My brand new KDE shirt of awesome!


My KDE shirt arrived!

Yesterday I finally received shipment of my KDE shirt from FreeWear!

The shower

Picture the scene if you will. My resurgent interest in KDE after several years of isolation lead me to desiring some form of KDE advertising device for my laptop. A sticker, for example. Alas, I resigned myself to the fact that anywhere that offered KDE stickers had to charge more for the shipping than the actual merchandise.

Which got me thinking… what could I purchase affordably but could still justify having shipped? The answer came to me in the shower, of all places: a shirt. The question was, where to get it?

The advocacy pages on the KDE website were surprisingly unhelpful, and while I got excited at this article on Dot KDE, I quickly noticed the publication date. Other sites such as Zazzle had people selling KDE shirts, but I couldn't find anywhere on their pages that KDE would see any of their proceeds, which seemed a bit dodgy.

After searching for what seemed like an eternity, I laid eyes on the site. Enamoured with their delicious pun, I ordered a shirt!

The shirt


FreeWear had several different KDE shirts, but I'm a sucker for this shade of blue, so I had very little choice but to get this one! Pantone 229 is the second best colour after purple.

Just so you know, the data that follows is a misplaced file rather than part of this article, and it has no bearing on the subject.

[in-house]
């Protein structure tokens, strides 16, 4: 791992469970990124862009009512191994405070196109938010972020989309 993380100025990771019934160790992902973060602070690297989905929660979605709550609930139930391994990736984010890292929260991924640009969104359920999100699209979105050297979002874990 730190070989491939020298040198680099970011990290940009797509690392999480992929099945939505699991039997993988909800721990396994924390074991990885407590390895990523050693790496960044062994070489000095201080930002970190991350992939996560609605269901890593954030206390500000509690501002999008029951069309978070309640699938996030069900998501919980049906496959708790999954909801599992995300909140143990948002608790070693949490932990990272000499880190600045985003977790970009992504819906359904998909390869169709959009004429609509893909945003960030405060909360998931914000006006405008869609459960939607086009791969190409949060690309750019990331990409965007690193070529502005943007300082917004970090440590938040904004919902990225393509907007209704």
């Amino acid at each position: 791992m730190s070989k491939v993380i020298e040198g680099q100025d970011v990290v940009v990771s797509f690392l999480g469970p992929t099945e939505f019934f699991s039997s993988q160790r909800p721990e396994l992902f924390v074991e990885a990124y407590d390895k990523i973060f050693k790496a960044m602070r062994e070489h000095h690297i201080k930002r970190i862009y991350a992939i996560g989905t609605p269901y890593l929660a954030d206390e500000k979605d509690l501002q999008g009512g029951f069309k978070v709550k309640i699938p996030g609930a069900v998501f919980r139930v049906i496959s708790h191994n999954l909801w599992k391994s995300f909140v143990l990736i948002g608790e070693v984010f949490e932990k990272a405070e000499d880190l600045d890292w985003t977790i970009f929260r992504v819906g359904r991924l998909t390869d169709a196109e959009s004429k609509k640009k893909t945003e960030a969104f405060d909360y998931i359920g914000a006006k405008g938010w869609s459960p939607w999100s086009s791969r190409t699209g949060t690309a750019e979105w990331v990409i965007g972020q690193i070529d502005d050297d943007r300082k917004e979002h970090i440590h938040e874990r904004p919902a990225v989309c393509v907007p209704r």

The shirt is emblazoned (can I employ heraldic language here?) with white KDE letters and the KDE gear logo along the front right hand side, and with a smaller KDE gear logo on the back. The shirt is in my second favourite colour (after purple of course!) and for something a little different, the collar and ends of the sleeves are white.

The quality is amazing. So often I've bought shirts printed in that fashion that feel like they'll crack up after being folded once or put through the wash, but the silk screening on this shirt is sharp and solid. That was [almost] some pretty spiffy apparel related alliteration there.

As an added bonus, they even shipped me four circular KDE stickers for free! I've had free stickers from sites like Threadless before, but from a small site like this it was a pleasant surprise!

The company is a small operation based out of Spain that silk screens prints for various different free/open source projects by hand; they have photos on their site showing how they do it.

Most importantly, some of the proceeds from the sale of each item go towards the project you're choosing to advertise as you walk around. In my case, they made a €3 donation to the KDE e.V. in Germany.

Now all I need to do is wait for the weather to warm up a little so I can wear it to uni and blow the minds of some of those crusty old professors who are probably still on CDE ;D

Author bio and support


Ruben Schade is a technical writer and infrastructure architect in Sydney, Australia who refers to himself in the third person. Hi!

The site is powered by Hugo, FreeBSD, and OpenZFS on OrionVM, everyone’s favourite bespoke cloud infrastructure provider.

If you found this post helpful or entertaining, you can shout me a coffee or send a comment. Thanks ☺️.